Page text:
Judicial Ethics Quiz: The Cranky Judge

Judge Clarke (L) and artist's representation (R)

Judge Clarke (L) and artist’s representation (R)

A three-judge panel in California found misconduct in Judge Edmund Clarke, Jr’s treatment of one or more jurors in a jury pool for a murder trial.

Your challengeGuess which of the incidents was found to be an abuse of judicial power and authority.

A. Judge Clarke also told a potential juror who wrote that she had only $25 in her checking account that “every one of these lawyers spent more than that on lunch today.” He excused the juror, and after she left, Clarke told everyone in the courtroom how much the juror had in her account. When a second potential juror disclosed he had only $33 in his checking account, Clarke again announced the amount and said that his savings put the other juror “in the shade with that big account.”

B. Judge Clarke reduced another juror to tears reprimanding her after she appeared to change a form to indicate that she did not speak English, which he found incredible. She said  had lived in the United States for 25 years. Clarke said,

“Most people that have been in this country for 10 years have picked up enough English. [Twenty] or so, they’re moving right along. And 25 years is—so you better have a different reason why you want to be excused than that.” 

After she began weeping loudly because, she said later, she was ashamed because she didn’t speak English, he dismissed her from the panel.

C. Finally, Judge Clarke became annoyed at a juror who had written on her hardship form, “Having Severe Anxiety!!” next to her drawing of a frowny  face. “I work as a waitress and make minimum wages, plus I’m planning a wedding in two months and all of these things, especially this courthouse are aggravating my anxiety terribly. On the verge of a meltdown!” Clarke  excused her from jury duty,  but when she added that the clerk who was checking in potential jurors was “really disrespectful” to everyone, he  told the woman that she could stay in the hallway and tell him more at the end of the day. When the dismissed juror insisted that she had to leave, he said,

“No, you’re staying. You’re staying You’re staying on. I’ve been a judge for seven years. No one’s ever complained about my clerk. But I’ll be happy to hear your complaint at the end of the day. So go to the hall and stay and come in, act like an adult and you can face her and tell me everything she did wrong.”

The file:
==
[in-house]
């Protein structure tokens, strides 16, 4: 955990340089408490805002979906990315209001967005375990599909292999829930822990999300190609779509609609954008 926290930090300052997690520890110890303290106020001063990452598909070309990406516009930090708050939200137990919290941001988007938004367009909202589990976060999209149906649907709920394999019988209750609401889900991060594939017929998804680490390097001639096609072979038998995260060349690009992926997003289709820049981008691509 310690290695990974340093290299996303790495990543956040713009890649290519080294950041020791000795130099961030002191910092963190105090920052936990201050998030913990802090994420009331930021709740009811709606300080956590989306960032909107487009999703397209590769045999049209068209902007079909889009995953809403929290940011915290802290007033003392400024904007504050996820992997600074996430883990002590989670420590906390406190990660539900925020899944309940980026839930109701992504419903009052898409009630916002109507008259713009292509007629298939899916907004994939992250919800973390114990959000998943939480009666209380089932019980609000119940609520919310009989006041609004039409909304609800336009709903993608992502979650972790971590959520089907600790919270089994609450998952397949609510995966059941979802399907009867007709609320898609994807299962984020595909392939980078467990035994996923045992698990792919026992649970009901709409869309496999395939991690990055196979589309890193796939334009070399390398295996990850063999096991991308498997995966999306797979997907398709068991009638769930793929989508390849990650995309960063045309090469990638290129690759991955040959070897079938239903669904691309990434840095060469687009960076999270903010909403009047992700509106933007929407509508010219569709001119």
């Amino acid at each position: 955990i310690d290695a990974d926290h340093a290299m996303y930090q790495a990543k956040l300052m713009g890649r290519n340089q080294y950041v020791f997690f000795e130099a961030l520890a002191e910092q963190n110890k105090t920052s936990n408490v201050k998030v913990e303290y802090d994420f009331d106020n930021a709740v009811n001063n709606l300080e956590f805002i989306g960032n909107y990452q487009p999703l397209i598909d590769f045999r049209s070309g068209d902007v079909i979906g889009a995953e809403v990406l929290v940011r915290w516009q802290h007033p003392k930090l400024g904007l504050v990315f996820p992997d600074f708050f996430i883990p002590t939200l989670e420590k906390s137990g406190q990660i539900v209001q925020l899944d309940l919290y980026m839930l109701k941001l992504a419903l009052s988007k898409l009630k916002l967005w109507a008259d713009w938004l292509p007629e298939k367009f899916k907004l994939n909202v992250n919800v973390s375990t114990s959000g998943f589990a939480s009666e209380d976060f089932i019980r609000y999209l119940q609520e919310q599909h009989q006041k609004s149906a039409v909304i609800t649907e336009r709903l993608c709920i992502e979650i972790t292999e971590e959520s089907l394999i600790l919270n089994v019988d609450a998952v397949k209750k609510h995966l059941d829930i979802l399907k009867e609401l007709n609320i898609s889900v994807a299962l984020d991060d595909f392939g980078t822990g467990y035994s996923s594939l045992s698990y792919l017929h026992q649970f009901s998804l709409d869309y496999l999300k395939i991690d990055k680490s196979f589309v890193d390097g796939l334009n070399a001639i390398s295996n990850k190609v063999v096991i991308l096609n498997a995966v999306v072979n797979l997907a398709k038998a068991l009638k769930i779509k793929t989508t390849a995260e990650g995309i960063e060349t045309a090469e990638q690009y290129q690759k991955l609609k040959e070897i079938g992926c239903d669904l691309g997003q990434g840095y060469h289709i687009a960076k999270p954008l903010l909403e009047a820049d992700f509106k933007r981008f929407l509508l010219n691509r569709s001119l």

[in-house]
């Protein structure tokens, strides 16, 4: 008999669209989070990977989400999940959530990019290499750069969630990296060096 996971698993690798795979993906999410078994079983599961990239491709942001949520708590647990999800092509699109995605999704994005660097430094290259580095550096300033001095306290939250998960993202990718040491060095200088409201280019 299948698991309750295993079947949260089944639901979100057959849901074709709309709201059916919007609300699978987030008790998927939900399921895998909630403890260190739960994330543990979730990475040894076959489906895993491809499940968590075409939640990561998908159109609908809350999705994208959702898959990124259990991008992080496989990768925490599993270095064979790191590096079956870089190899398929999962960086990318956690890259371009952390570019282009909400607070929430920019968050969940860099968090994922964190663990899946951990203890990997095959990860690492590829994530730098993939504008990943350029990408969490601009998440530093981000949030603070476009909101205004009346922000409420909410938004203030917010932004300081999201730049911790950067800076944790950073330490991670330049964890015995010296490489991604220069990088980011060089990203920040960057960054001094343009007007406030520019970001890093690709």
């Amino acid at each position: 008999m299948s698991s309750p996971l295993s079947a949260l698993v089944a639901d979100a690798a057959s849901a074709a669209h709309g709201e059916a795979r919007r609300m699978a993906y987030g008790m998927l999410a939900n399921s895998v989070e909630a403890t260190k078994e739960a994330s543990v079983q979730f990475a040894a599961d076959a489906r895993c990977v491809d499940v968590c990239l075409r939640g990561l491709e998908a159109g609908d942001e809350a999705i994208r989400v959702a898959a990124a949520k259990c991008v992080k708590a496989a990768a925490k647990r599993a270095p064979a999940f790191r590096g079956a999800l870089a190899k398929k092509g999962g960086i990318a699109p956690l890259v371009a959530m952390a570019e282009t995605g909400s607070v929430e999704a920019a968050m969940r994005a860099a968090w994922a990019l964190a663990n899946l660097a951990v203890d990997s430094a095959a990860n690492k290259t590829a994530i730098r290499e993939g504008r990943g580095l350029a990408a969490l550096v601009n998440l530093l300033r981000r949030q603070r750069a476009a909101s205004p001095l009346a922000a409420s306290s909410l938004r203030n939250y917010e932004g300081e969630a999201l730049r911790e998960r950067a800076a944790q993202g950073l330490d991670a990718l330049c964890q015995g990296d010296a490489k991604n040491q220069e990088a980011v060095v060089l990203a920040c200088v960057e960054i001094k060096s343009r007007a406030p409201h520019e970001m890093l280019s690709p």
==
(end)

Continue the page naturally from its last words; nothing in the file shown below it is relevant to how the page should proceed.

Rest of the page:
The woman did as she was ordered and apologized to Clarke after waiting for an hour court to be adjourned. The judge  asked her how she would have felt if he came to the restaurant where she worked and criticized her in front of everyone, saying, 

“If you came here thinking that this was going to be Disneyland and you were getting an E Ticket and have good time, I’m afraid you have no sense of what is going on in this building. Now, seven years ago the first clerk that was assigned to me, she’s still here. The only clerk I’ve ever had. One juror, in all that time, out of thousands, has ever complained about her. That’s you. You can leave now knowing that’s what you accomplished.”

D. All of the above.

Take the poll, and then go to the answers after the jump.

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Ethics Dunce: Wisconsin Judge J.D. Watts

Nice guy, though.

Jury duty?

Ivana Samardzic, 20, took off for a long-planned Cancun vacation. The problem was that she was a member of the jury in a felony trial, and deliberations had already begun. Samardzic went AWOL after the presentation of the felony shooting case against the defendant, Spartacus Outlaw, calling the court clerk from the airport to say  that she had left her vote with the foreman. That’s gall. That’s also contempt. Rather than call a mistrial, the judge got the defendant to agree to allow the jury to continue with only eleven jurors, who found the defendant guilty of one of the charges against him. ( By the way, if you are named Spartacus Outlaw, I really think crime is a risky career choice.) Continue reading

Introducing “The Hollinger Awards”…and the First Recipient, Susan Cole

The Original Hollinger